Abdullah Gül: Divided Cyprus’ EU term presidency and EU’s weakness may cause an official two-state structure
November 26, 2011
President Abdullah Gül gave clear messages to the European Union on Cyprus dispute in a speech he delivered at the British Parliament.
Greek Cypriot side is blocking ways to find a solution, President Gül said, adding that the prospect of the half state in the island assuming the European Union presidency next July shows the weakness of the European Union.
President Gül said Greek Cypriot Administration is unwilling regarding a solution because European states consider its situation in the Union as normal. “I am concerned that under these circumstances, the Union will cause the start of a process that would render the unity of Cyprus island completely impossible,” Gül said.
Noting that all parties in the process will have to pay the price of such a result, Gül called on Britain to assume a leading role to prevent such consequences.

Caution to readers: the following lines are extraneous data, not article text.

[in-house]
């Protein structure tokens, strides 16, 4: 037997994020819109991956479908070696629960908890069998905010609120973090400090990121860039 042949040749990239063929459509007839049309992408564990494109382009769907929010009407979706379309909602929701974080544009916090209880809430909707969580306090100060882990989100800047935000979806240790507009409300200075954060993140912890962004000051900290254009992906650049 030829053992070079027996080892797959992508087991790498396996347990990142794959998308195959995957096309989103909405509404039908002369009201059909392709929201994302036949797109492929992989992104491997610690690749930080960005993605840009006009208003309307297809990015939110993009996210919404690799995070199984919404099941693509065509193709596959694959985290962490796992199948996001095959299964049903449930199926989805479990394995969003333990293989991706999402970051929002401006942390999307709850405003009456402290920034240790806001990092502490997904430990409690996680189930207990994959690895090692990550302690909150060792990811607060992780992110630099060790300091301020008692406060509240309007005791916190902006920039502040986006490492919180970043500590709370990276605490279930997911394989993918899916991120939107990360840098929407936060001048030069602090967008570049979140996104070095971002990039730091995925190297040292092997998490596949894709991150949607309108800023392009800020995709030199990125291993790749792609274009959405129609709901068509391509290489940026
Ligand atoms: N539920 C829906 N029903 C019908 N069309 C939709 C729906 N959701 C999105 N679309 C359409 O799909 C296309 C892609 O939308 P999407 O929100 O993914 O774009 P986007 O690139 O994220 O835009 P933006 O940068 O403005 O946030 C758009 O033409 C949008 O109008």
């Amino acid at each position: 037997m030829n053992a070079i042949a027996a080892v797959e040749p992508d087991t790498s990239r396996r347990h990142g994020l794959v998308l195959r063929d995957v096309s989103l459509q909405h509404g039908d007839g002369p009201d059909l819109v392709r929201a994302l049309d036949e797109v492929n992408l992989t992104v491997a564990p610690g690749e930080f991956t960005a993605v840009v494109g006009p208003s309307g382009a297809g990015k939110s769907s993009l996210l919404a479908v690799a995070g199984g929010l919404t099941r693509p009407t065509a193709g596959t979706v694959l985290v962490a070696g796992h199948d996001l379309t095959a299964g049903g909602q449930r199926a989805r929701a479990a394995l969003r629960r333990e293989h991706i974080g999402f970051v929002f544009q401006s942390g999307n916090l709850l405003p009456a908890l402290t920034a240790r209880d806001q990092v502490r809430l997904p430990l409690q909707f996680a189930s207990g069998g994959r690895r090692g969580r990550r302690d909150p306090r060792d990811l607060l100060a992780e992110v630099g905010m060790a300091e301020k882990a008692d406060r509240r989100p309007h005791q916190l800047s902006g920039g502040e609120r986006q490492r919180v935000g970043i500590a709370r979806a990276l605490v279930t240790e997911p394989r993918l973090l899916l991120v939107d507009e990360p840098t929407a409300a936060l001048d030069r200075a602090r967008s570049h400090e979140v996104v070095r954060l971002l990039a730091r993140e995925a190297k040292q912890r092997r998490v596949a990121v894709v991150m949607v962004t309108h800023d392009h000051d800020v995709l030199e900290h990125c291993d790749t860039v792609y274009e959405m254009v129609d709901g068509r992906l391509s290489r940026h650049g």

Reminding that statements of some major EU states accepting Greek Cypriots as a full member without representing the whole of the island are still in the archives, Gül said Union states are contradicting themselves now.
Here is another statement of Mr Gül that is crystal clear:
President Abdullah Gül said that if a concrete step regarding Cyprus is not taken by mid 2012, the recognition of a two-state structure will be unavoidable.
Replying to reporters’ questions on his flight back home from London, President Gül reiterated that Turkey’s stance on Cyprus is clear.
Stating that during his contacts in Britain, he often mentioned the Greek Cypriot sector’s EU term presidency in 2012, President Gül said that the recognition a two-state structure will be unavoidable.
President Gül said that Britain should take action as a guarantor state. On the details of talks, President Gül said: “I told them that this cannot be possible by advice from afar. If you are sincere this is the right time. You can take as many steps as you want until mid 2012. You should convince Greek Cypriots now. If you cannot, then this will end in a two-state structure. You will have to recognize what we do”.